A painting depicting the arms of King Charles II hangs in the North Aisle. It is dated 1674, and in the lower right hand corner a monogram of the letters T and F can be seen, presumably the artist's signature.
When Henry VIII declared himself the head of the Church in England, it became customary to display the royal arms as a symbol of the sovereign's rulership of both Church and State. Commonly they were originally hung on the rood screen in place of the crucifix that formerly hung there.
After 1660, an Act of Parliament ordered that all royal arms in churches that had been overpainted with the arms of Oliver Cromwell's Commonwealth, which had temporarily abolished the monarchy, should be replaced.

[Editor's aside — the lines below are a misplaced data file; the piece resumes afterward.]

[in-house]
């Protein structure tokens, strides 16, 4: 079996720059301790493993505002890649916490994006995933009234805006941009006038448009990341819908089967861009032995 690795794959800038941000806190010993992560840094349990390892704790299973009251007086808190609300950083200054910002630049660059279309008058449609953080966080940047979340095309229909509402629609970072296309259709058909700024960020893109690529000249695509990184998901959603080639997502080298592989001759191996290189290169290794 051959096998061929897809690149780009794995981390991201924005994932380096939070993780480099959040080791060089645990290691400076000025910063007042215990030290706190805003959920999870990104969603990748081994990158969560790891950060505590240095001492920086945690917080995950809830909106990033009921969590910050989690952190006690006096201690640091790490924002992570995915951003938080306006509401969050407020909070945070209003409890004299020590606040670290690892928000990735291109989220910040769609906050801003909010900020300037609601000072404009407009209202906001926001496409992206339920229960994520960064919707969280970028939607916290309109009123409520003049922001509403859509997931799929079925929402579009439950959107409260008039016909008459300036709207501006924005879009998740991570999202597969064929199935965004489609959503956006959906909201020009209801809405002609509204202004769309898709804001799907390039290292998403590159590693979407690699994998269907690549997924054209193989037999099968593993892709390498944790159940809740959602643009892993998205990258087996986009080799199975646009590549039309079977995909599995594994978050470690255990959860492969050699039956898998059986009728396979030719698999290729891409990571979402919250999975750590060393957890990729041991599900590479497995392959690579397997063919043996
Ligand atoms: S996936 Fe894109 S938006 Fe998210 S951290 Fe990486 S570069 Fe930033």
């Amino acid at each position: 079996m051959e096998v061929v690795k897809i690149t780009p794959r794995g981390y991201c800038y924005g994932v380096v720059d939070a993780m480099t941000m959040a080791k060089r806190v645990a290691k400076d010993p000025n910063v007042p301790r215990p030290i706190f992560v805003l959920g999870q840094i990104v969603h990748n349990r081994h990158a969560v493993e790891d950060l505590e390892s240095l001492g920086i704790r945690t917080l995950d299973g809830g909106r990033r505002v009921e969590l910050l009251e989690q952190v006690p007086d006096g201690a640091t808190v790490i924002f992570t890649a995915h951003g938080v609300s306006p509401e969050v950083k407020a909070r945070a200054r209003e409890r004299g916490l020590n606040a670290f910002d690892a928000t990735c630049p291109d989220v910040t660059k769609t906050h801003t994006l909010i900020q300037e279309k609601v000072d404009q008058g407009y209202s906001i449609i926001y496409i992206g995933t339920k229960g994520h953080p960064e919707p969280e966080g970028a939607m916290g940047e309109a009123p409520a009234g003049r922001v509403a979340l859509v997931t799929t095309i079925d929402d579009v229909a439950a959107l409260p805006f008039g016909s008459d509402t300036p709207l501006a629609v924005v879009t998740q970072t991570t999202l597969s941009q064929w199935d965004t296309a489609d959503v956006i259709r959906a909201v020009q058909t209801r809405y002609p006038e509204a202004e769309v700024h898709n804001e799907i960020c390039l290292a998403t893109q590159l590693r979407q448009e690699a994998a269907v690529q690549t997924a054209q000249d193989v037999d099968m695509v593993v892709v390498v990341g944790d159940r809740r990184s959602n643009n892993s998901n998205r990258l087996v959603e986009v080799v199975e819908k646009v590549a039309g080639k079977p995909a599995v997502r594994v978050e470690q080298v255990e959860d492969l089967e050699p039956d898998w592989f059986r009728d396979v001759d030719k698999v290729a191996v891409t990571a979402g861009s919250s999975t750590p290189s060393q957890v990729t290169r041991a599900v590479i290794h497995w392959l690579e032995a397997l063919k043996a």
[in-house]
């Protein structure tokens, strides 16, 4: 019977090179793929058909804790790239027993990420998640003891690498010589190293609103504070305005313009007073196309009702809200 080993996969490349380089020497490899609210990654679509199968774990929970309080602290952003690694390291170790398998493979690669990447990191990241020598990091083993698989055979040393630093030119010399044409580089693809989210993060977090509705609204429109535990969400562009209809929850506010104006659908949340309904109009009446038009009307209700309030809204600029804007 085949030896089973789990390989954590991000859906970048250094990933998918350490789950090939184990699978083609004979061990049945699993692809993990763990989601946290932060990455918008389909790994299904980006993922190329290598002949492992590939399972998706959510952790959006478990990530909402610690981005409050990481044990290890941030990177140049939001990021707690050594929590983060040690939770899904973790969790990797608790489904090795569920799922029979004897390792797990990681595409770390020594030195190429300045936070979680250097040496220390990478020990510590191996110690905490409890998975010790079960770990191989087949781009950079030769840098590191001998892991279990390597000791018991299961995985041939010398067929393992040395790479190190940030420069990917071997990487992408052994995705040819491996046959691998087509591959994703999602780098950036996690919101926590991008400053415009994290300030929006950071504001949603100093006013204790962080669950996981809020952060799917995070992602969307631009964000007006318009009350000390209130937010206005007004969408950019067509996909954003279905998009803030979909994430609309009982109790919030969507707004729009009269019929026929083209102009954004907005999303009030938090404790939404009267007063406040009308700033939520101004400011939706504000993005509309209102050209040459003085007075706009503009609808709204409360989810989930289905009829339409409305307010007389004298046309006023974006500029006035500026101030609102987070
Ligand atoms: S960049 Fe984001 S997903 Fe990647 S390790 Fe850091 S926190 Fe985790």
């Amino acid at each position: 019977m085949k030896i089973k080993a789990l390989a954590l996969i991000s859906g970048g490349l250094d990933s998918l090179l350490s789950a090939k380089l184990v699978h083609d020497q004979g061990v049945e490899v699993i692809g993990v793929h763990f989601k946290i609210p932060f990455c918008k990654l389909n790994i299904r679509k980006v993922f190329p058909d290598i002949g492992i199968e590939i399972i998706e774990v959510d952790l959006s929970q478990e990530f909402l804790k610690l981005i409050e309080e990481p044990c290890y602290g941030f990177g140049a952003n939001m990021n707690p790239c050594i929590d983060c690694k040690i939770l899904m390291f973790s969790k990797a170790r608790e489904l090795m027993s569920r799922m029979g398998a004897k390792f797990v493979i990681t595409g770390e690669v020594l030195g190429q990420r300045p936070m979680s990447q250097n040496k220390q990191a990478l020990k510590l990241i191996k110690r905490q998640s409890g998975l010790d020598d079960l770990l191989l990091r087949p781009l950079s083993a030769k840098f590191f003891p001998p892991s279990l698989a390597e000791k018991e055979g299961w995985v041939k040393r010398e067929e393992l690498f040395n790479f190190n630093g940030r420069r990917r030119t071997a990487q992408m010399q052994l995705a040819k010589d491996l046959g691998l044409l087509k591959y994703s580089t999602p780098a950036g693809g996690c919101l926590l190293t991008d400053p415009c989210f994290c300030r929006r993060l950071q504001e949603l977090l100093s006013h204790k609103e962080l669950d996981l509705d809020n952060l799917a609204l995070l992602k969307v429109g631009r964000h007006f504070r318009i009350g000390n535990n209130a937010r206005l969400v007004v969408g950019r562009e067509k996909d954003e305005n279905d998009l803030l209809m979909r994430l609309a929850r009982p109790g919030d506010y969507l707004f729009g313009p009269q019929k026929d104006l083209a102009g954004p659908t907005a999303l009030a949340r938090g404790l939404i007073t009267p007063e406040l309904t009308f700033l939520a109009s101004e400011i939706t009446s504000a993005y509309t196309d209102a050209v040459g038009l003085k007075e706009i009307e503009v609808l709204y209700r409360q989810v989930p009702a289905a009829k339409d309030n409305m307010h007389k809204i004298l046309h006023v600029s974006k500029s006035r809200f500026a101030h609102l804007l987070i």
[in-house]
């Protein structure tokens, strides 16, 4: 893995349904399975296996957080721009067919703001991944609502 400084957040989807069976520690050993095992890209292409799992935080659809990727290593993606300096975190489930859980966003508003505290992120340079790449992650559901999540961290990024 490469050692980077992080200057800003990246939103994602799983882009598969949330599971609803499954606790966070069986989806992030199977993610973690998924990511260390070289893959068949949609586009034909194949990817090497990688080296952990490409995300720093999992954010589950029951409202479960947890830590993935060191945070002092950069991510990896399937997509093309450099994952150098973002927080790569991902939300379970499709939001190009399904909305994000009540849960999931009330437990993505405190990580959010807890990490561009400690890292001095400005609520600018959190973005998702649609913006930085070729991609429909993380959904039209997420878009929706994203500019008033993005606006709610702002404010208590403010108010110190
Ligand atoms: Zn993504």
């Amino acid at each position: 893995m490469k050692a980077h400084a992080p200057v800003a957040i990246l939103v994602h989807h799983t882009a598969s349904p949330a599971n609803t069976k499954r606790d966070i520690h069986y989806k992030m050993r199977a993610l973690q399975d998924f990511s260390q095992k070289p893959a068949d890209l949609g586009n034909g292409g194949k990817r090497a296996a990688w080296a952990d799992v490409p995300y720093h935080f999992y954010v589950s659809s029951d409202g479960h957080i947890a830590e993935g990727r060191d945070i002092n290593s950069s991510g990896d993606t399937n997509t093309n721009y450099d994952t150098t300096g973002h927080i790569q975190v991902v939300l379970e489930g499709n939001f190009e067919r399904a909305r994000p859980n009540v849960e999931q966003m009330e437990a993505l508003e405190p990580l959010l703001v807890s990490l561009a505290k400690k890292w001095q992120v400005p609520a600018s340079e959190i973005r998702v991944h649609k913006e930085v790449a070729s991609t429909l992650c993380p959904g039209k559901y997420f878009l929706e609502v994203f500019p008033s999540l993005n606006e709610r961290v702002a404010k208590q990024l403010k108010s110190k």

Ludlow had always been a strongly Royalist town during the Civil War, and it is recorded that the Royal Arms (of the then king, Charles I) were first painted and displayed here in 1628. These were ‘washt out’, as required by law, in the Commonwealth period and possibly overpainted with the arms of the Commonwealth. In 1660 a payment was made for ‘new lyming’ the arms, that is obliterating what was on the board with limewash for re-painting. In 1667 colours and gold leaf was purchased but it was not until 1674 that the work was finished.
Ludlow suffered badly during the Civil War, particularly during the siege of 1646, and it took the town some years to recover economically — so it is not surprising that this show of loyalty to the Crown was not completed until 14 years after the monarchy was restored.
It has been conjectured that the arms we see today might be a reworking of the original arms of Charles I which were almost identical. There is no evidence of this but an X-ray examination of the painting, to see what is underneath, would reveal the truth.
What is particularly unusual about the painting is that it shows the sovereign's helm in silver, and not all in gold, as became the rule from the time of Elizabeth I's accession in 1558.